In the National Pandemic Strategy the US government estimates that as many as 40% of workers may stay home leading to severe strain on essential services.
So what is the plan?
First there are plenty of things you can do. Take a look at your supplies and ask yourself; can we survive for at least three months with no outside contact? Three months is the projected time a pandemic wave is expected to last in a community. Next think about your possible exposure. The best thing to do here is to promote a healthy culture of hygiene. Make hand washing a requirement for everyone you come into contact with. Now is the time to beef up your personal protective equipment (PPE). You should already have supplies or get home bags in your vehicles and work spaces be sure you have a good quality respirator mask such as a 3M brand N95 mask rated for medical procedures. Cheap dust masks usually don’t hold up to moisture and will not seal adequately. For those of us with facial hair you should know that even a 5 o’clock shadow would prevent a seal and allow sneeze droplets or splash to enter the mask. Technically, even an N95 mask should be fit tested and taught how to put on and take off correctly and safely.
Part of your supplies in each location should include disinfectant or bleach. But remember that liquid bleach begins to lose effectiveness in 6 months so don’t buy large quantities unless you think you will need it.
In a group survival location you will have many people in a small area, which could act as an incubator for germs so you may want to create a plan for regular decontamination of all living spaces and common equipment. For example, there will be a lot of traffic in the kitchen area as well as places like HAM radio rooms, guard posts, vehicles and common lounging areas. The group should have a medic who constantly monitors each member for signs of illness. The medic should work with group leaders to establish an area where isolation can be set up. As part of your planning you should have hard copies of information on how to set up a hot area for isolation and a decon area for those who care for patients. The isolation room should be away from other common areas as much as possible.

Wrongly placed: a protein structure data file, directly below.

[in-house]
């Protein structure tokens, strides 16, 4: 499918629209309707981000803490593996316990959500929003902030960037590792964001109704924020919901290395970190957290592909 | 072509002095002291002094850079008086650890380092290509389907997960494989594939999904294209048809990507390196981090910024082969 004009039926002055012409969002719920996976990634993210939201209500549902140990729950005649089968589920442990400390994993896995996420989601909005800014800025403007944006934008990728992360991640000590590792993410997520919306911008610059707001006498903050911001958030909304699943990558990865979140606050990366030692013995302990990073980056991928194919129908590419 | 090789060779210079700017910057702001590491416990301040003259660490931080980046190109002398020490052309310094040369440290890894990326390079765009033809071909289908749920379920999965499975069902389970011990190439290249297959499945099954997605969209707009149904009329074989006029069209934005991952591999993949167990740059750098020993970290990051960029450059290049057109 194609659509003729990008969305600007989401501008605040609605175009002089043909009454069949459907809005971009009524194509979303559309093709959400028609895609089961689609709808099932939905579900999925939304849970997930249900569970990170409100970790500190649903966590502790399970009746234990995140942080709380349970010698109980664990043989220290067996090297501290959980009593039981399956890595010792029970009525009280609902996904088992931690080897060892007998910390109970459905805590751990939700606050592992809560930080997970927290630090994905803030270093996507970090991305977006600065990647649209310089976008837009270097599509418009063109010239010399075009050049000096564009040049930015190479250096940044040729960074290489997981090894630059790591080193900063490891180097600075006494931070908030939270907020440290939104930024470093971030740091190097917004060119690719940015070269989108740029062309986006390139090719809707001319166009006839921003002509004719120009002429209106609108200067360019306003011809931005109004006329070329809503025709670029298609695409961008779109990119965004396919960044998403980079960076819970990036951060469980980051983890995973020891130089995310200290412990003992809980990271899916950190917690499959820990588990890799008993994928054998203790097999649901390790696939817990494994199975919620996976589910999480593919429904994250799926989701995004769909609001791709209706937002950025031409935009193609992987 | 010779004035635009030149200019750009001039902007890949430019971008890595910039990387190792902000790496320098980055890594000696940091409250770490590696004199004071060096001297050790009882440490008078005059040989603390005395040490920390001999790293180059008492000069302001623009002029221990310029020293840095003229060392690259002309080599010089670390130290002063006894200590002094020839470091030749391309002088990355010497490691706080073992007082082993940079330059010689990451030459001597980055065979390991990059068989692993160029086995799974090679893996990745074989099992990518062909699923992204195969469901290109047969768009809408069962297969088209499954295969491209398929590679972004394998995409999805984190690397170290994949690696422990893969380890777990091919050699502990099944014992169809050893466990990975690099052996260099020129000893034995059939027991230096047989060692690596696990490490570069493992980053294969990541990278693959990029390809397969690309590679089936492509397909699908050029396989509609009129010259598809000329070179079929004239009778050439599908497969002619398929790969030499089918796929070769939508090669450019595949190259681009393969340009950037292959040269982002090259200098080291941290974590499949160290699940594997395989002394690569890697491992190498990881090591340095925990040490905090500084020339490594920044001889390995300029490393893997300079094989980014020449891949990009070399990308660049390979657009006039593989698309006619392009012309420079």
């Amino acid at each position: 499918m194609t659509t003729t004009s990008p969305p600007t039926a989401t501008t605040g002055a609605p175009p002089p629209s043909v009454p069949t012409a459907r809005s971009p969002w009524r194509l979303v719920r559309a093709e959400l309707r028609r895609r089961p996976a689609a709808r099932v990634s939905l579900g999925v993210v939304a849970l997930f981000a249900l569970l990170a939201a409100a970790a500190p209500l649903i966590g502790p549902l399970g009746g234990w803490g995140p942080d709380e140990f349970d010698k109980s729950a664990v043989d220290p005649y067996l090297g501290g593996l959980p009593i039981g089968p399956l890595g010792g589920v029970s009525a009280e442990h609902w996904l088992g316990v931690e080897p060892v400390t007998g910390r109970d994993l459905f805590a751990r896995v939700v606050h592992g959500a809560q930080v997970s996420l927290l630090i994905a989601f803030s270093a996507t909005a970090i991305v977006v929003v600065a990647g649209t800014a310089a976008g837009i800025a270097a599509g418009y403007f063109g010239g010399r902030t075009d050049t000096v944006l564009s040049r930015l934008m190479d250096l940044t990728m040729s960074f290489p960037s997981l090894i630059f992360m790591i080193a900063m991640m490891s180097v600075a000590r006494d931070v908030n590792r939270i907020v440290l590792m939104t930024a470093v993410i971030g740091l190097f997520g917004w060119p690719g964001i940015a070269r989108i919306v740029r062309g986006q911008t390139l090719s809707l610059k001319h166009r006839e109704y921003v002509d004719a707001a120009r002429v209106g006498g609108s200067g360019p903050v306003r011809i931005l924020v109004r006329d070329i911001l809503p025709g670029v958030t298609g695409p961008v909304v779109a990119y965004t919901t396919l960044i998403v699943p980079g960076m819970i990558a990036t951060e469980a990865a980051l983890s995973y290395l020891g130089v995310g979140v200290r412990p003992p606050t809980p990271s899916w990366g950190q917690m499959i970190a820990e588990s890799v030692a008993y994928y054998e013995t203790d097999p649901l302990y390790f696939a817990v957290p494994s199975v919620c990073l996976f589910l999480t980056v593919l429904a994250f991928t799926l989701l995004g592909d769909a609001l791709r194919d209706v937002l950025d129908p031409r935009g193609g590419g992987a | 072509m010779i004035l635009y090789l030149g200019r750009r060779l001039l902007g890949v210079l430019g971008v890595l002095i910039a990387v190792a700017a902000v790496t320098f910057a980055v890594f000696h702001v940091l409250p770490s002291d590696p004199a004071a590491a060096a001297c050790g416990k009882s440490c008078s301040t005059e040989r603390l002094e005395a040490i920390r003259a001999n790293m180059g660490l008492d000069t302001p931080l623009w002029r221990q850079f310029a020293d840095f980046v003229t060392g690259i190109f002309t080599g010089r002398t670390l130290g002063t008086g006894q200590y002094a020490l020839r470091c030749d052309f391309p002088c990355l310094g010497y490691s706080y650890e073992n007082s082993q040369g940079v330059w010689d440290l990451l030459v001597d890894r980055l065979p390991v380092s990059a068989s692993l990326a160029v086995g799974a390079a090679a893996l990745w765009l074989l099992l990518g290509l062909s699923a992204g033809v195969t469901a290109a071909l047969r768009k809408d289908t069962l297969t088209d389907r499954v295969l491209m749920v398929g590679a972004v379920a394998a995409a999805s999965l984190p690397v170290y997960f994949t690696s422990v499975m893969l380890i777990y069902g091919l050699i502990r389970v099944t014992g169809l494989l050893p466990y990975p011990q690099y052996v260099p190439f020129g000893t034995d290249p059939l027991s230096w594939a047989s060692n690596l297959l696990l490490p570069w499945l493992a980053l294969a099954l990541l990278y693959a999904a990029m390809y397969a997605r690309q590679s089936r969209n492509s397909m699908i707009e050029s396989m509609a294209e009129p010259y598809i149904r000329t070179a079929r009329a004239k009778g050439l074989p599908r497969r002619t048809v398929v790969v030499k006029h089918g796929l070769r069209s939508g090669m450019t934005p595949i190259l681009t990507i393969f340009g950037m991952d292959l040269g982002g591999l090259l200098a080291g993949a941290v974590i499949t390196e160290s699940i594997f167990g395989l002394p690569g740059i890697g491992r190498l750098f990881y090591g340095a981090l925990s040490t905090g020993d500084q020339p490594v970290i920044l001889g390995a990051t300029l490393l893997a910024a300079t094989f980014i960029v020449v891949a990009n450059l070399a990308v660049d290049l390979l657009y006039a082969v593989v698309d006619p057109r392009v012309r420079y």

Once the group activates due to mass contagion it is essential to make every effort to prevent the illness into the survival group’s retreat location. To better secure your members, establish a security buffer around the home or buildings that you use. This buffer will need to be monitored for intrusion at all times. If an infected burglar were to infiltrate the home, disease could be introduced. All personnel who may find themselves in contact with outsiders should carry at least the basic PPE of mask, sealed eye protection and nitrile long cuff exam gloves.
Stay tuned for part 2 of our Pandemic and Your Survival Group series, where we will talk about survival group leadership and other contingency plans for your group.
You can always check out a copy of our book, The Survival Group Handbook on Amazon at www.bit.ly/SGhandbook